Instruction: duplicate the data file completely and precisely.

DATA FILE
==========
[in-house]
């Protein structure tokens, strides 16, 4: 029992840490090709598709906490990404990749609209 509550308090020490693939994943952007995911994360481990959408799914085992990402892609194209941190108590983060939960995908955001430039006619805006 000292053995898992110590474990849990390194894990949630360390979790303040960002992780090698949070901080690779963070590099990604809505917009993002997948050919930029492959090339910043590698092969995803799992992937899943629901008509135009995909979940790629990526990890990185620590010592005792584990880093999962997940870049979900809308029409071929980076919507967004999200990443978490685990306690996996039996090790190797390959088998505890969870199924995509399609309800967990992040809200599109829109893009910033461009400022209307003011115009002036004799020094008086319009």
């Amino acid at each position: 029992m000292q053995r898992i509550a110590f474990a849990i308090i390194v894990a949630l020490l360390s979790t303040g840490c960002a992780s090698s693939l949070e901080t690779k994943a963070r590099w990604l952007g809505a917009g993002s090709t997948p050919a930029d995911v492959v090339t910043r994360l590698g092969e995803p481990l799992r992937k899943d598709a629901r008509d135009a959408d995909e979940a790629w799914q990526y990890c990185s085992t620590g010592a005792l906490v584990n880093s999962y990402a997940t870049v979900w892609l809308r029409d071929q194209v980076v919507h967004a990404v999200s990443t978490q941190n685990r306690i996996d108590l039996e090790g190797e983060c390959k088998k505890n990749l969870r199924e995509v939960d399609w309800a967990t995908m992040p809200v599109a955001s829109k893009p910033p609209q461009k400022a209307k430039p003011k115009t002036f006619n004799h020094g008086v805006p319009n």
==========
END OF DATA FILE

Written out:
[in-house]
């Protein structure tokens, strides 16, 4: 029992840490090709598709906490990404990749609209 509550308090020490693939994943952007995911994360481990959408799914085992990402892609194209941190108590983060939960995908955001430039006619805006 000292053995898992110590474990849990390194894990949630360390979790303040960002992780090698949070901080690779963070590099990604809505917009993002997948050919930029492959090339910043590698092969995803799992992937899943629901008509135009995909979940790629990526990890990185620590010592005792584990880093999962997940870049979900809308029409071929980076919507967004999200990443978490685990306690996996039996090790190797390959088998505890969870199924995509399609309800967990992040809200599109829109893009910033461009400022209307003011115009002036004799020094008086319009």
């Amino acid at each position: 029992m000292q053995r898992i509550a110590f474990a849990i308090i390194v894990a949630l020490l360390s979790t303040g840490c960002a992780s090698s693939l949070e901080t690779k994943a963070r590099w990604l952007g809505a917009g993002s090709t997948p050919a930029d995911v492959v090339t910043r994360l590698g092969e995803p481990l799992r992937k899943d598709a629901r008509d135009a959408d995909e979940a790629w799914q990526y990890c990185s085992t620590g010592a005792l906490v584990n880093s999962y990402a997940t870049v979900w892609l809308r029409d071929q194209v980076v919507h967004a990404v999200s990443t978490q941190n685990r306690i996996d108590l039996e090790g190797e983060c390959k088998k505890n990749l969870r199924e995509v939960d399609w309800a967990t995908m992040p809200v599109a955001s829109k893009p910033p609209q461009k400022a209307k430039p003011k115009t002036f006619n004799h020094g008086v805006p319009n």